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The JJCPA mandated that each state was to set up Special Juvenile Police Units (SJPU) in every district and city to coordinate various aspects of the police-juvenile interface. In every police station, at least one police officer should be designated as “juvenile” or “child welfare” officer. These officers are members of SJPU. Each unit must have two paid social workers. The central government provides financial assistance to state governments to set up these units (Chakraborty, n.d.).

If the juvenile was brought before the JJB by persons or agencies other than SJPU, they must inform the concerned police station or SJPU. The apprehended juvenile must be brought before JJB within 24 h. If the Board was not in session, the juvenile could be presented before a single member of the Board. At that time, the SJPU or the police must provide details about the case, including what were the reasons for the arrest, whether the juvenile was kept in police lockup or jail, and whether parents or guardians were notified about the juvenile’s arrest. If a juvenile was not released on bail, he or she should be kept in an observation home until he or she can be brought before the Board (Adenwalla 2006). With the best interest of the child as its priority, the JJB ensures that the SJPU also “promote[s] the well-being of the juvenile and avoid harm to her or him” (“the Beijing Rules”) (United Nations General Assembly 1985: 64).

As stated above, more than 65 % of the children detained were apprehended for “theft” in 2014. (The commission of theft by such a large percentage of children is obviously due to poor economic conditions.) Such underprivileged children have to undergo many hardships at the hands of the agencies of the juvenile justice system, including the police. Despite what the JJCPA establishes, the findings of a study conducted by Srinivasan (2010) determined that the police physically and verbally abused more than 60 % of the children after their apprehension. It should also be noted that a vast majority of children were kept in a police station between 1 and 5 days. Moreover, none of the children was allowed to meet with probation officers or lawyers at the police station. As stated earlier, practices such as detaining the children in a police station, physically or verbally abusing them, or not allowing them to meet with probation officers or lawyers at the police station are a violation of procedures established by law. The practices adopted by the police are also in contravention of international standards and procedures.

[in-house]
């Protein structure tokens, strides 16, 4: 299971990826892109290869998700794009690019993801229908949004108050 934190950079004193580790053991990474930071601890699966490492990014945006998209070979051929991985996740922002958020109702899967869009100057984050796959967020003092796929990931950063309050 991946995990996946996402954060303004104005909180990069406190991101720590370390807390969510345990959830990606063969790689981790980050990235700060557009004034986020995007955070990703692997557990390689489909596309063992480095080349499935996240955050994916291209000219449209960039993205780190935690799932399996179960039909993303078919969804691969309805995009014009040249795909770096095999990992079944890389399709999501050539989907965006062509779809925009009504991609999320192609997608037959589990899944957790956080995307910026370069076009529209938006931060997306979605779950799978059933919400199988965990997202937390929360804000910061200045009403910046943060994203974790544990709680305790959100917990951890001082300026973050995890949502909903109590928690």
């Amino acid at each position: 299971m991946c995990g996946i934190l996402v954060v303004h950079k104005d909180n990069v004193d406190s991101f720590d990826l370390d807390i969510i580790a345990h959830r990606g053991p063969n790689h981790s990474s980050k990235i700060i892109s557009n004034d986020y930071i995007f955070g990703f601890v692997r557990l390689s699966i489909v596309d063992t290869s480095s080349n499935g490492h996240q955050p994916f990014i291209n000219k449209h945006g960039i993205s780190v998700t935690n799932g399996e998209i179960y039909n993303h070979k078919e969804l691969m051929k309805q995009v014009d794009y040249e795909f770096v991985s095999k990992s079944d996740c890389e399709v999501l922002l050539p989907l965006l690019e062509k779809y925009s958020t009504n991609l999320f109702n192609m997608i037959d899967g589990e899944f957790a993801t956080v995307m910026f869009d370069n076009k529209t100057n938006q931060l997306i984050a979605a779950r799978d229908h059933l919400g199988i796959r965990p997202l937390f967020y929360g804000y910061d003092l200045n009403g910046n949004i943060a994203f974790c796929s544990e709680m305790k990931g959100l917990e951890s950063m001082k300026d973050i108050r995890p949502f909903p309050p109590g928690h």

Regarding the provision of bail for children in conflict with the law, more than 85 % of the children said that they were not released on bail. According to Section 18(1) of JJA (1986):

When any person accused of a bailable or non-bailable offense, and apparently a juvenile is arrested or detained or appears or is brought before a Board, such person shall, notwithstanding anything contained in the Code of Criminal Procedure, 1973 (2 of 1974) or in any other law for the time being in force, be released on bail with or without surety....

Given that this is the legal position, it is puzzling why children, particularly given that the majority was charged for the offense of theft, were not released on bail. It is a matter of concern.

To prevent police abuse of power, the 2015 JJCPA included provisions that allow the JJB to conduct an inquiry concerning any ill-treatment of the children by the police, or any other individuals dealing with children such as a lawyer or probation officer.

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